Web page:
We teach them how to raise the intensity…I mean it’s literally as if you were in my living room, and I was verbally coaching you every step of the way, and you had a partner and I was watching you. It’s linear, so every single class builds on the previous lessons. So they’re not just like there…
There are lots of online learning sites right now, by the way, that are great, lots of information, but there are so many videos that a student who jumps on board doesn’t even know where to start, right? They just see three hundred, five hundred, a thousand videos, and they’ve just got to kinda choose their own path, and that’s not worth doing.
As you can see, in Lesson One of Gracie Combatives, we’re taking them by the hand and we’re showing them the exact path, with the details and everything in between, so it’s pretty incredible.
I understand, because it is so unique, this whole process, I understand all the hatred from the instructors especially out there, and all the animosity and the split support. But guess what: when I get an email from someone right in the middle of nowhere, who is like “Rener, this is the best thing I’ve ever seen, I’ve been following you guys since ’93 and I’ve been waiting for this. This is a godsend and you guys are incredible”?
Forget about it, I don’t care what anybody says negative about it, if that person, all the people out there on their own are learning, it is a 100% worth it to me and my family, because that’s what my grandfather would want. My grandfather, ultimately, would say “Hey, let’s make it available to as many people as possible.” He didn’t even know that technology could do this, right? He killed himself, broke his back, to basically teach thirty or forty private classes a day.
His claim to fame was “Rener, I used to change my gi twenty times a day,” just teaching private classes. In other words, “Rener, look at what I’m doing to help life, to help other people.” He could fight professionally, and just chill between classes, and between fights, like many other professional fighters do. But no, he was fighting one day, and the next day he is back on the mats, teaching the President of Brazil. His passion was teaching, his passion was sharing it.
We found a way, and naturally there is going to be some anger, which we accept and understand, as long as the people learn all over the world. I’m 100% ok with that.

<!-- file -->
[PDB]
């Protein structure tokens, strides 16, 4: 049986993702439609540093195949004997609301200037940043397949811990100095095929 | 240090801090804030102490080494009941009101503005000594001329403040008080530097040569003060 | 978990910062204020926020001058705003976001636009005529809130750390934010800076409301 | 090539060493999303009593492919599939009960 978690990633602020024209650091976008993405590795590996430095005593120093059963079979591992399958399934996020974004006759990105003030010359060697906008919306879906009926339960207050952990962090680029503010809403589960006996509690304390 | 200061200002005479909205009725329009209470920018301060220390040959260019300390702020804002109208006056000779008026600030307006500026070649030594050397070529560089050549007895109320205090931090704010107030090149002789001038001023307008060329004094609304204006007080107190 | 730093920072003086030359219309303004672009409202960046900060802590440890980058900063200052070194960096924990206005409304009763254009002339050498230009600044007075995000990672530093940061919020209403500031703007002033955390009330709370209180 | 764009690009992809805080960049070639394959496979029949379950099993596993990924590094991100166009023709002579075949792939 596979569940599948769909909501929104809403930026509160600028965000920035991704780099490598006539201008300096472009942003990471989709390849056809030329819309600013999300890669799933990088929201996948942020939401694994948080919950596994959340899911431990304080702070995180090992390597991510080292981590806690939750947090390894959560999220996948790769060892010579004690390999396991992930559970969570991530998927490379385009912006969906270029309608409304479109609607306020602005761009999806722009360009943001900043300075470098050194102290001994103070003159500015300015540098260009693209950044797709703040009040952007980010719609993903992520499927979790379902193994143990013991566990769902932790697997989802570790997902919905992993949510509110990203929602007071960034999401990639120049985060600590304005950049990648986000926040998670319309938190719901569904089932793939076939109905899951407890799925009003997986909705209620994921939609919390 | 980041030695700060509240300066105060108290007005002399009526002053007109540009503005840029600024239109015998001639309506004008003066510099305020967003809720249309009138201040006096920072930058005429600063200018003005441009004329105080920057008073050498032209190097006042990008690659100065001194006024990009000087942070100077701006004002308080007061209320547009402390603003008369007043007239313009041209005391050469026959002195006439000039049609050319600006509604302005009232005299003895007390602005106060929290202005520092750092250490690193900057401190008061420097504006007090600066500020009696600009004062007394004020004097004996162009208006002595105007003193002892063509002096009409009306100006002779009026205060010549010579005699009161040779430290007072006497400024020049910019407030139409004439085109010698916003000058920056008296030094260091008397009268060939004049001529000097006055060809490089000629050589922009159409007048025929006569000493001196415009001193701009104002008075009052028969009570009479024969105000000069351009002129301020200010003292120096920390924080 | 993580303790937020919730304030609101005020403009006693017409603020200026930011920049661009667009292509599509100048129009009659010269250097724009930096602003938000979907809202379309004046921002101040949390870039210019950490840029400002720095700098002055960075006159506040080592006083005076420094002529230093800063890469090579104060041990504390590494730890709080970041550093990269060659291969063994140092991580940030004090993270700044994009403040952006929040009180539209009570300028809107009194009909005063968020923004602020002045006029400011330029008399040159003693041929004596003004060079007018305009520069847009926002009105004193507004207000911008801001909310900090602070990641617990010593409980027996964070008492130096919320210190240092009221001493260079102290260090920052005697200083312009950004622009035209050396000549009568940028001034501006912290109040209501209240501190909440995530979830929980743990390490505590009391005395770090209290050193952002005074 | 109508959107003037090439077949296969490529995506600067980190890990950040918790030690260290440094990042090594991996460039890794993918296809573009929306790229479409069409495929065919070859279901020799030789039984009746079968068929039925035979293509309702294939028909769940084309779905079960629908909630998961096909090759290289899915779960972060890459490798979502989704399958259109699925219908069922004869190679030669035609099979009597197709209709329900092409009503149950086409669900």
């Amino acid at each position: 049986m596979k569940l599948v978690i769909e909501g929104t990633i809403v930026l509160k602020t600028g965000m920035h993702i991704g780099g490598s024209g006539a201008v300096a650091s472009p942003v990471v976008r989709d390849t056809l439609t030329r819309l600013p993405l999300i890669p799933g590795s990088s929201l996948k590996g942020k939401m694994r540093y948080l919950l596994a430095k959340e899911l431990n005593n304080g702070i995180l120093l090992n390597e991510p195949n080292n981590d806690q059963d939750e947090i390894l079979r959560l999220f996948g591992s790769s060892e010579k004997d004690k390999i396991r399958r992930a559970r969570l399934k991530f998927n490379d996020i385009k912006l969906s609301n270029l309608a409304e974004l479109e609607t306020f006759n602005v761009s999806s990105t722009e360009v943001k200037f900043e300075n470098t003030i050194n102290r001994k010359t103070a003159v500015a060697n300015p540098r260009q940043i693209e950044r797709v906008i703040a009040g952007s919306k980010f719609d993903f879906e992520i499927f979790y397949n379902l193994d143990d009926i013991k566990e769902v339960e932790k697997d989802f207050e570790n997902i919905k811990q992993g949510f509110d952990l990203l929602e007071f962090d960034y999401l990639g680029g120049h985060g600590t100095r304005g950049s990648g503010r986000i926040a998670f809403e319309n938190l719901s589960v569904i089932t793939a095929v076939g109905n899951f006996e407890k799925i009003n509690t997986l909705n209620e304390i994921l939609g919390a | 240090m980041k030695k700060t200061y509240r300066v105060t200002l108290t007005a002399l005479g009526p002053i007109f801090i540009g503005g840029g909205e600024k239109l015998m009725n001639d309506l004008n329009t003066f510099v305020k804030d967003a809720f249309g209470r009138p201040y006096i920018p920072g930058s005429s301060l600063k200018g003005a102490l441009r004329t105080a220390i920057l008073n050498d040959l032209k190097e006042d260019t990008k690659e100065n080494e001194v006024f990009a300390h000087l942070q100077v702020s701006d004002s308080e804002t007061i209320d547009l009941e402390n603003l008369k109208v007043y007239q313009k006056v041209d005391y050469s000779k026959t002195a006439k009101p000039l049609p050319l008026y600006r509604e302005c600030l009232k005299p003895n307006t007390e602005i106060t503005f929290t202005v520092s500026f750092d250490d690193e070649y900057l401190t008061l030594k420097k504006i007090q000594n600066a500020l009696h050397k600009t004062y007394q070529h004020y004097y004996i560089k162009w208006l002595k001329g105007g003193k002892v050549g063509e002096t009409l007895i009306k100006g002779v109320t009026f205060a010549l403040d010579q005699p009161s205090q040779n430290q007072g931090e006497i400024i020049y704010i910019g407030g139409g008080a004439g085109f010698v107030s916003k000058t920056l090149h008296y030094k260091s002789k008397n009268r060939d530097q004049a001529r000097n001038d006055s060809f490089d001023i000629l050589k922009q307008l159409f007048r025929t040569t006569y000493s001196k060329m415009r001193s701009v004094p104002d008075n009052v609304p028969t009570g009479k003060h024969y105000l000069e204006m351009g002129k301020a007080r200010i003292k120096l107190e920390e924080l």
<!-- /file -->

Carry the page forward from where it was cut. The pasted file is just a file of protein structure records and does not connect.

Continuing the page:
The FightWorks Podcast: Yeah, like you said, if there are folks who otherwise would never even touch it, who find this as a vehicle to get into jiu jitsu, who can argue with that.
Rener Gracie: Yes, and the thing is we’re creating more students, the instructor should be grateful. Now, if you recall, at the end of Renzo’s interview, he seemed pretty upset, and he even challenged my brothers and I, saying that he wanted to come down here and show us the real jiu jitsu.
I hope that in this interview, I was able to clarify any misunderstanding that caused this anger towards us, but if not, I just wanted to say that I would rather give Renzo whatever title he is looking for before I would ever fight him or any other member of the family with malintentions.
Now, with that being said, if he wants to come down and choke us out a few times, like uncles are supposed to, my brothers and I would be honored, and the invitation is always open.
The FightWorks Podcast: [laughs] I was just about to ask you if you had any closing statements referring back to the interview, but you just nailed it there. Unless there is anything else, I think it’s probably time to wrap up.
I think you addressed a lot of the concerns that Renzo had, right? You talked about his concern about the student visiting and the online stuff, so anything else in general you want to say to our audience, the might 600,000, before we let you go?
Rener Gracie: No sir, thank you for the opportunity, and thank you for the call. It’s all good, it’s all family. Again, in the end, we’re all after the same thing: a world of Gracie or Brazilian jiu jitsu, everyone on the same page, everyone learning this incredible art, all our lives getting better because of it. I appreciate the support, the students, and I’m here to share. My life is dedicated to sharing, and that’s what it’s all about.
The FightWorks Podcast: Ok, Rener Gracie, thank you very much.
Rener Gracie: Thank you, bro.